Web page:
What are the main justifications you use when fundraising for the new Tate Modern extension? How do you feel an extension in London will deliver £215m worth of cultural learning compared to the potential value of spending that money on, for example, supporting museums at risk of closure, filling rural gaps or increasing digital access to culture?

There is a place for a large flagship organisation of the kind Tate Modern represents that is able to bring together the best art, large audiences, a strong learning programme and show things can be done in new ways. Spreading money thinly across the country would not have the same impact. I believe money should be spent in the regions, but a lot of the money collected for Tate Modern comes from places and individuals who want to see a great organisation in the centre of London. If it were all public money, it might be different. We have five million visitors a year. We will have more. Anyone who visits at weekends knows how overcrowded the gallery is. Anyone who tries to subscribe to our learning programmes knows they are wildly oversubscribed. So we have to grow. Every museum of modern art has grown in the last 20 or 30 years. The Museum of Modern Art in New York almost doubled its size five years ago, the Pompidou Centre increased by one third, eight or nine years ago. We have an expanding collection and need to have space to show that collection. If we don't grow, people will stop giving us things – they will think they are simply going into the basement.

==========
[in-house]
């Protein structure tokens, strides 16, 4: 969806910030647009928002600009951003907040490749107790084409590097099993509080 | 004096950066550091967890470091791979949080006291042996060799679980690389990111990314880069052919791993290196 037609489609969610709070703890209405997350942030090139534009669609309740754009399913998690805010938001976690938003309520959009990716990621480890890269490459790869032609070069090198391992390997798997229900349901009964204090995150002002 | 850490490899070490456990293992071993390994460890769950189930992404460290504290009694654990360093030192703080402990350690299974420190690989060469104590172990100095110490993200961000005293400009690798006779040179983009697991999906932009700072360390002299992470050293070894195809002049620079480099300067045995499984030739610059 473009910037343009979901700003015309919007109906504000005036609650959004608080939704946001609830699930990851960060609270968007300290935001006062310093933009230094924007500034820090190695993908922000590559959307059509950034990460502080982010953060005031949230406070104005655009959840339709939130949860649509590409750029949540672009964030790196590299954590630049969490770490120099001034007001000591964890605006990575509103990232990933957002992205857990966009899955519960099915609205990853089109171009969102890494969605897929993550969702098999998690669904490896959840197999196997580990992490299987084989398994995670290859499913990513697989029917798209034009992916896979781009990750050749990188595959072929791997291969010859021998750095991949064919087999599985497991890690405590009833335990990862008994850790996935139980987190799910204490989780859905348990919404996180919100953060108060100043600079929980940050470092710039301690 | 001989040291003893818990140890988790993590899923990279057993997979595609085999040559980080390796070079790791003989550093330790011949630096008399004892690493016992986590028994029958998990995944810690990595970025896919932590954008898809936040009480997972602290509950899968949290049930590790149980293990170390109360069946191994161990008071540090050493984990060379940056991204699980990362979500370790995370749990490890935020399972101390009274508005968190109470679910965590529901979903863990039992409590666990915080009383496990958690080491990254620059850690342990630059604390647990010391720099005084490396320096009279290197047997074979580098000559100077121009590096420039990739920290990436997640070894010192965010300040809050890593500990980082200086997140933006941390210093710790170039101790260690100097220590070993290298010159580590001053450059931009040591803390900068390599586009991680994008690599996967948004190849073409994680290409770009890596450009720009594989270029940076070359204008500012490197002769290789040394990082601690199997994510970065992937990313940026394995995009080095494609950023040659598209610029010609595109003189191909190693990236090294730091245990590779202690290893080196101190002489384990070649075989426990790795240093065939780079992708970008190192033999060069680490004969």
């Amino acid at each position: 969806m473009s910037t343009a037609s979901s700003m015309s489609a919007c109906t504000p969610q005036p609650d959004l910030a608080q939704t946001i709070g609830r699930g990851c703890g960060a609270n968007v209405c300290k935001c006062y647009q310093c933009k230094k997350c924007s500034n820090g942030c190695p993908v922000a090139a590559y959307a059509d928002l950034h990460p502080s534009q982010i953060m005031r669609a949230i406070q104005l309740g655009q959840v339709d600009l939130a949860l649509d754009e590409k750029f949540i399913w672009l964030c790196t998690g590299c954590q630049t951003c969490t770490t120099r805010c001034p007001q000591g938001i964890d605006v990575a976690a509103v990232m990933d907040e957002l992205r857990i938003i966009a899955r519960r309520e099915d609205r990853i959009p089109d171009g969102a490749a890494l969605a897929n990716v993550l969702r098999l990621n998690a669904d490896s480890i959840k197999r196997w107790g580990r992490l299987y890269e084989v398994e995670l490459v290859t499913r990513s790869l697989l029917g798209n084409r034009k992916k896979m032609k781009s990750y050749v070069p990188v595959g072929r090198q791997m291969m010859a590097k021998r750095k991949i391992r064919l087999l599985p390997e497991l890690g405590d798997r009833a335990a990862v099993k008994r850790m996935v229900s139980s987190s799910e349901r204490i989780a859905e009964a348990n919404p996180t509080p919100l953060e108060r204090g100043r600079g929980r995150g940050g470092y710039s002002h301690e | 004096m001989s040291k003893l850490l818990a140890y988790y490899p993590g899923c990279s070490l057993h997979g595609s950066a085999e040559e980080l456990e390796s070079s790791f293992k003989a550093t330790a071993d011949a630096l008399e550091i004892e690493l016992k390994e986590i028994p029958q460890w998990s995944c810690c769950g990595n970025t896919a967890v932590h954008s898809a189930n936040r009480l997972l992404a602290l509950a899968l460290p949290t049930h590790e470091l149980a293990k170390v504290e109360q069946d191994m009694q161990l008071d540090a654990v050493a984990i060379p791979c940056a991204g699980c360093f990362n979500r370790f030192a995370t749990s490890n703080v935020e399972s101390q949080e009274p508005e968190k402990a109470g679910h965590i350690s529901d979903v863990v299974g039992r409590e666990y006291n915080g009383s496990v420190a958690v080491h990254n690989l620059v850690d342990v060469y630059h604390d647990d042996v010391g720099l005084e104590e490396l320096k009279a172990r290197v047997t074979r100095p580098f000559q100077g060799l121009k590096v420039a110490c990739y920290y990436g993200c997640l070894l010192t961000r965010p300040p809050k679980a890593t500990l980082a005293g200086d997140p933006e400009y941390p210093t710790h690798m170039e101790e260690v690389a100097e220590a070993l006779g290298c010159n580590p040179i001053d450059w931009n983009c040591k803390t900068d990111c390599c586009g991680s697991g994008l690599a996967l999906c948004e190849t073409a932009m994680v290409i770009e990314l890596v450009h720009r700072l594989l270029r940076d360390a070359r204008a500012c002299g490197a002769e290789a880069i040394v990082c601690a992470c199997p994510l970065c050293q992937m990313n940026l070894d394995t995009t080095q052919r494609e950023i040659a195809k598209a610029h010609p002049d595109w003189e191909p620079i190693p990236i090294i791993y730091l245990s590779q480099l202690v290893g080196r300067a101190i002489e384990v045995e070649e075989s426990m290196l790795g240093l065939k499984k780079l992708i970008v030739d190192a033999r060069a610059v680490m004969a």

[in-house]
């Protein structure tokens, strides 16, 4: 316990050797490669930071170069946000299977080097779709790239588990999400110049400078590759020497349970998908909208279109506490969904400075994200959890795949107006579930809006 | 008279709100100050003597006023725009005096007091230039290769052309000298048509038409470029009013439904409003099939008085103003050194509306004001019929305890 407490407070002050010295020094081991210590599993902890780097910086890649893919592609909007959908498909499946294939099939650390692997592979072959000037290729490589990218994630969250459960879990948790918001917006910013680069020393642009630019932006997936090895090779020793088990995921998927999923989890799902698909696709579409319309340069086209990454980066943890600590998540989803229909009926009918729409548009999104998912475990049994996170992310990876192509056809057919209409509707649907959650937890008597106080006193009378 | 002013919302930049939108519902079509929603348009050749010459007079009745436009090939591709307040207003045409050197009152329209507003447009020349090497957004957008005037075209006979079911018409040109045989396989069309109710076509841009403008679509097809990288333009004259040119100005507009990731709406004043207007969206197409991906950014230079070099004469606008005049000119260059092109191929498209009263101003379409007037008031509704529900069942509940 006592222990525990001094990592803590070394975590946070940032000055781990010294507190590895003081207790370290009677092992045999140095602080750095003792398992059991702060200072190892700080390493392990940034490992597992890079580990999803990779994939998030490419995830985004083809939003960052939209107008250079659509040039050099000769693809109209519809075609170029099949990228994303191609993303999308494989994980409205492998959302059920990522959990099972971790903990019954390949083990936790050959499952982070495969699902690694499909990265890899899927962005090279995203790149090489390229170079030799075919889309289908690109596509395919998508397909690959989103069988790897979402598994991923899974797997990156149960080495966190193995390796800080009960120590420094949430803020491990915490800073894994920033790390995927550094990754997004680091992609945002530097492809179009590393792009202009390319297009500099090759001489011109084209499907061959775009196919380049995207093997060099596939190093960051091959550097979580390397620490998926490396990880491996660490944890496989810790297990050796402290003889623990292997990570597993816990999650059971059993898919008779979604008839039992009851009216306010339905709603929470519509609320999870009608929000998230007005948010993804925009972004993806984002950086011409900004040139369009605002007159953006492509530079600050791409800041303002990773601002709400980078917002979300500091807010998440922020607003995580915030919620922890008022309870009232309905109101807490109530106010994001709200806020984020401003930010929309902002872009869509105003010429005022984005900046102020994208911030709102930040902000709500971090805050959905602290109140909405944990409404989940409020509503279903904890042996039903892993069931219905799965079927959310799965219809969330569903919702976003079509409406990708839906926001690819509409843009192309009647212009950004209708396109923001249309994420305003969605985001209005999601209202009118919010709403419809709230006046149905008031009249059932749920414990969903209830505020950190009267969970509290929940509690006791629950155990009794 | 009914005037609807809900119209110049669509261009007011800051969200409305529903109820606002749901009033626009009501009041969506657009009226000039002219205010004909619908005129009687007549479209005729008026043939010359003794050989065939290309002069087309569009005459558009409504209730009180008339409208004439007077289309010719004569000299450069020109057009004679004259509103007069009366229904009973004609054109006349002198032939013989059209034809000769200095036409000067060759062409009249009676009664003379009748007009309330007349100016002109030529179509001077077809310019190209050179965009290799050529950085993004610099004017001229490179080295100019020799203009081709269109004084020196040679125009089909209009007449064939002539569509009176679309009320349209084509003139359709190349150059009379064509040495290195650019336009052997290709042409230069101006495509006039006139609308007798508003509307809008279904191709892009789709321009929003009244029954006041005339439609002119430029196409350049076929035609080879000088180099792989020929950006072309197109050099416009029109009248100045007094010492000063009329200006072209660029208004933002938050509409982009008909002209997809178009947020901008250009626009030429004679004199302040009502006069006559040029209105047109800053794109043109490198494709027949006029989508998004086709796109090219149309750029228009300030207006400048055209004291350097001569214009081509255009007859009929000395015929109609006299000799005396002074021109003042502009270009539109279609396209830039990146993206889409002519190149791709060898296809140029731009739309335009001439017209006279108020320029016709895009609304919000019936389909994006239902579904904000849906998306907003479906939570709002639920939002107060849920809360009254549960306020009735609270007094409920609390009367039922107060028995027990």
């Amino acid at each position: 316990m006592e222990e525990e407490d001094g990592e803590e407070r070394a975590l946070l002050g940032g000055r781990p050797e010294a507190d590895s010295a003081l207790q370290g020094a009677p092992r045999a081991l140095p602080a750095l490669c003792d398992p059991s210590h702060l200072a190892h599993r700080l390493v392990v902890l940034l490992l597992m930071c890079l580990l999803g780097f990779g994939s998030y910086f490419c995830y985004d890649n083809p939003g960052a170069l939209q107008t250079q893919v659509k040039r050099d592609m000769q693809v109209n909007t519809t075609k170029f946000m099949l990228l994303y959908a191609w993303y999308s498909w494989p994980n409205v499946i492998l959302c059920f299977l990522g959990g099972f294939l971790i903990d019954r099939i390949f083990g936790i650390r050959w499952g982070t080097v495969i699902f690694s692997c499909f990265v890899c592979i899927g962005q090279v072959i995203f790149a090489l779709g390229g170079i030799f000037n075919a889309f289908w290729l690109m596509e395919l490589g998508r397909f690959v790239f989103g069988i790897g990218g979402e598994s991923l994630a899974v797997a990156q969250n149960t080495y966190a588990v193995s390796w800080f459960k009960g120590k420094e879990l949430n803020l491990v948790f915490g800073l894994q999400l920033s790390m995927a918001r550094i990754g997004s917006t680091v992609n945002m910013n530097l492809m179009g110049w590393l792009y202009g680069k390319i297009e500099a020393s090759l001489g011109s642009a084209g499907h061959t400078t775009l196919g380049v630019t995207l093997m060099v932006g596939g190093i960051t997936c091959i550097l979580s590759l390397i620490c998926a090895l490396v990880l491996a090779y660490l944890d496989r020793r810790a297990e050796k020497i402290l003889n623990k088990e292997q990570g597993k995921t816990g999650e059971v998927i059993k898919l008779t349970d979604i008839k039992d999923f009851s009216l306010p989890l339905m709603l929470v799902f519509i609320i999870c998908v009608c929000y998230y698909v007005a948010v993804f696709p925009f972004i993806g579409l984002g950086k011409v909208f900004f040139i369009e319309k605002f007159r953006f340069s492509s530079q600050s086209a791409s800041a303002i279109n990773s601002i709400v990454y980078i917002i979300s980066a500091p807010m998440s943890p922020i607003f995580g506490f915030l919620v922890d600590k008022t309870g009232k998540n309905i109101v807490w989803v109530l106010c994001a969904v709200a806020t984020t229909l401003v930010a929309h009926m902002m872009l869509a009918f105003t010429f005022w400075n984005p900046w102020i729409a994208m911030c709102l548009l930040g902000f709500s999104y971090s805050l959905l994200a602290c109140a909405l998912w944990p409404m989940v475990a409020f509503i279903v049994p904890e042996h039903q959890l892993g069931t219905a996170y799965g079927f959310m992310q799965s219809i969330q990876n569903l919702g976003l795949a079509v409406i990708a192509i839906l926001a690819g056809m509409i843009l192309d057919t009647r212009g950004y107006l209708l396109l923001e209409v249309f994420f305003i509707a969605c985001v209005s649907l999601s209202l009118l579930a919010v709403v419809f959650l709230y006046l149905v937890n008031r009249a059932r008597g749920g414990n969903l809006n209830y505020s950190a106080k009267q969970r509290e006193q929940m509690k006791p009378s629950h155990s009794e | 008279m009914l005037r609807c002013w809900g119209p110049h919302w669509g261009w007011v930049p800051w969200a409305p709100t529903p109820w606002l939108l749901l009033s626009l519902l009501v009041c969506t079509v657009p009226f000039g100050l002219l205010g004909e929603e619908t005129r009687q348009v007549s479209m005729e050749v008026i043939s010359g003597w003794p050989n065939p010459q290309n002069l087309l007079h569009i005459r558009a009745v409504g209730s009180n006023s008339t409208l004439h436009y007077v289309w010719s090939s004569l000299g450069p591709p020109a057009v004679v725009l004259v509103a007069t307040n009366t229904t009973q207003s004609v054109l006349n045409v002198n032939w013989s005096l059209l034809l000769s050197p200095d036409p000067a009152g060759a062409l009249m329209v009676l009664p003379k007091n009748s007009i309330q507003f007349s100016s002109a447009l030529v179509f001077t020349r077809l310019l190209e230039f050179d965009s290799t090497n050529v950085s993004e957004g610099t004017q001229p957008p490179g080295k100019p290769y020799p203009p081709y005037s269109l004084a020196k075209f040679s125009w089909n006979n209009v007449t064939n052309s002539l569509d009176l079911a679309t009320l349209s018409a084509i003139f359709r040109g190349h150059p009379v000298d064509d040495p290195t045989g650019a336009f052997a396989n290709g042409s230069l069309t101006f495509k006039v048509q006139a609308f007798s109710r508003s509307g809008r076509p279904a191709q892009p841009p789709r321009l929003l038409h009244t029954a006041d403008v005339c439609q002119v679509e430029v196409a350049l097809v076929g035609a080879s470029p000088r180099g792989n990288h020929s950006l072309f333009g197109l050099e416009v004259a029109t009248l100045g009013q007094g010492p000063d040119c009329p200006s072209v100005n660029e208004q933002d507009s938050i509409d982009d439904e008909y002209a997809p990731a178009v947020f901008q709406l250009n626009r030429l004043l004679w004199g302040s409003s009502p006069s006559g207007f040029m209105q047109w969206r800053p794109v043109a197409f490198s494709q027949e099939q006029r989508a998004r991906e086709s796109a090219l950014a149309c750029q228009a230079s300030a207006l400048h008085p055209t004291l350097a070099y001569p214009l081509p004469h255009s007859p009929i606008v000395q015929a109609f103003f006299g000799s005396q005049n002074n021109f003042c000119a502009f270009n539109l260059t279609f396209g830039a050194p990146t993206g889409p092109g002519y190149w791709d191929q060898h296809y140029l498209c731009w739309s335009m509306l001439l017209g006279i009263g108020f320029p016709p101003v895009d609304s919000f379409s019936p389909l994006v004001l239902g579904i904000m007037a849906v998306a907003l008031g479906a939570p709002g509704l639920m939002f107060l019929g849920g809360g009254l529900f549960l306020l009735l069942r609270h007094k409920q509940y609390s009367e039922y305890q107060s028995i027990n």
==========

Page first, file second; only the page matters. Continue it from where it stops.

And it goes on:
Jolyon Gumbrell Writer and website editor, Dorset

Has abstract and conceptual art had its day? Does figurative and representational art have a better future?

What happened in the late Sixties was equivalent to what happened with cubism. It was a new way of describing the world that looked dry and impenetrable to many people for many years, but underpinned a great deal of the art we now admire in the 20th century. The same is true of conceptual art. People describe as "conceptual" almost any work of art that has deep thought embodied in it, rather than simply the representation of an object on a canvas. By those standards, almost all the great art of the last 10 or 15 years has been conceptual because it has dealt with ideas as well as images.

Kate Butler PR consultant, Manchester

Can the arts be funded through philanthropy or have the Tories got it wrong?

The arts can be assisted by philanthropy and individual giving is an important part of the Tate's income and will increasingly be so, but we cannot rely on individual philanthropy. Even those institutions in America regarded as private get huge support from the state – not least by way of tax incentives offered to donors.

Amy Budd Research assistant, London